Tip 2: Be Direct and Open
During the conversation, it may feel easier to be indirect. However, not only does this prolong the discomfort for you, but it can also be ineffective and even detrimental in the future. We may expect indirect strategies to produce better results, but in the long run, being direct is associated with better long-term relationship success. 4 Even though it can be emotionally tough, it’s better to say exactly what you mean instead of leaving it to your partner’s interpretation.
Open communication about uncertainty can strengthen the relationship and create a sense of closeness, trust, and transparency. When we communicate directly, we make the situation less ambiguous and we even create an environment where this “state of the relationship” conversation can happen again, if needed. 5 This is all to say that it is probably in your best interest to remain vulnerable, honest, and straightforward during the conversation, despite how nerve-wracking it may be.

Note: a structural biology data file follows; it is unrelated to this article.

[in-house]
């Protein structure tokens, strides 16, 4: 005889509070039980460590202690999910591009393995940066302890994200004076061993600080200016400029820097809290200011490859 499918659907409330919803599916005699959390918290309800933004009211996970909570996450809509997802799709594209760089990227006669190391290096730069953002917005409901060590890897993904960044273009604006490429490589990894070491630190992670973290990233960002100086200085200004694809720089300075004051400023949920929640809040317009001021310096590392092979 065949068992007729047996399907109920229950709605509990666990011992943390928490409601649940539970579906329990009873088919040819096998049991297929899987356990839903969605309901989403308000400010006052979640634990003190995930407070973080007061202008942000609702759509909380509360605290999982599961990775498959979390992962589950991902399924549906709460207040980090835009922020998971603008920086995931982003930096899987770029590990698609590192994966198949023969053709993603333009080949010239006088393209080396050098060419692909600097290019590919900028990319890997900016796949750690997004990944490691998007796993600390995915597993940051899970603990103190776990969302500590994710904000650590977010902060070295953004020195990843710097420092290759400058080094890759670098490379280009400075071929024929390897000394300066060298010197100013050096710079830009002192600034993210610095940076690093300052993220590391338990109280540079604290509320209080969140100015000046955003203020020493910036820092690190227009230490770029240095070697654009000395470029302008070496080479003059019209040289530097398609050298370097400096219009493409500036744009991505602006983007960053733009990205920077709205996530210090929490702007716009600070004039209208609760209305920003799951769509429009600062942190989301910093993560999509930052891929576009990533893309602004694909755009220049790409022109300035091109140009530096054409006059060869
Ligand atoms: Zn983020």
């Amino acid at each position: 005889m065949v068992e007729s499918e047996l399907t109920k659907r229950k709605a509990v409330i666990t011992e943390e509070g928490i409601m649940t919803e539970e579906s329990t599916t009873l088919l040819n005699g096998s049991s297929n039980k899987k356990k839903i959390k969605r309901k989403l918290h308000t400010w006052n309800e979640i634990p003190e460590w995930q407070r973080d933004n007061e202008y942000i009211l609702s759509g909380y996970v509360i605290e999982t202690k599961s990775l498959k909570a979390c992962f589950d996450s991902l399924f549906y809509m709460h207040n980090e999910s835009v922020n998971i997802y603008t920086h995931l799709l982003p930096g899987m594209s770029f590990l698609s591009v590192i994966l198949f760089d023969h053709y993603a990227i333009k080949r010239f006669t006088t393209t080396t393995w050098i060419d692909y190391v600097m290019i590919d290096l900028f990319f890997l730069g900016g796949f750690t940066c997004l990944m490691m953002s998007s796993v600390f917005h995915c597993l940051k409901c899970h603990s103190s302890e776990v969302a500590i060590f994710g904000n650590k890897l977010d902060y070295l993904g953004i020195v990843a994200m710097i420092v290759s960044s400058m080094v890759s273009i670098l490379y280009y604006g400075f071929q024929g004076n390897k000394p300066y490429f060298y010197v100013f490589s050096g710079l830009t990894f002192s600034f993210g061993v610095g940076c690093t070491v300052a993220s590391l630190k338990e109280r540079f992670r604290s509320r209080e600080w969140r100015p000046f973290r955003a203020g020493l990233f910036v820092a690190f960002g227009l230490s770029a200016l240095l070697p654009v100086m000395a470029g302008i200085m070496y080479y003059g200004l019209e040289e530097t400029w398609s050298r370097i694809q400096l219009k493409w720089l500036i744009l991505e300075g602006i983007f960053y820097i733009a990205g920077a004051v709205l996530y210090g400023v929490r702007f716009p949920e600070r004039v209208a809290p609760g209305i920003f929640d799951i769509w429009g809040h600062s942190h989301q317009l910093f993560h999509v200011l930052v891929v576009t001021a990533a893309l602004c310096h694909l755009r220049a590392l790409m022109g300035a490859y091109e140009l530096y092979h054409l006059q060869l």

Tip 3: Face (And Accept) Your Fears
Something important to acknowledge is that we cannot control our partner’s reactions to our desires and needs. There is always the gut-wrenching possibility that this conversation will lead to certain feared consequences. Whether it’s a breakup or an unfortunate compromise, try to remember that your partner is an individual with separate experiences, desires, and needs that matter as much as yours. It is natural to hope that these desires match perfectly with yours, but expectations like these often lead to disappointment, resentment, or controlling behaviors.
A central reason many of us hold back from having this conversation is simply because we know it’s risky. This is especially amplified in “state of the relationship” issues because the more risk we perceive, the less vulnerable we are willing to be. 6 Sometimes, there is the tendency to want to retreat to passivity or indirectness when we experience relationship uncertainty. 2 Although indirect communication is appropriate in some situations, when you decide to have an important conversation with your partner, lack of transparency usually hinders clarity about the state of the relationship. Therefore, acknowledging and accepting the fear while making the conscious effort to move forward despite the anxiety is key to successfully addressing the ambiguity.
You Can Do This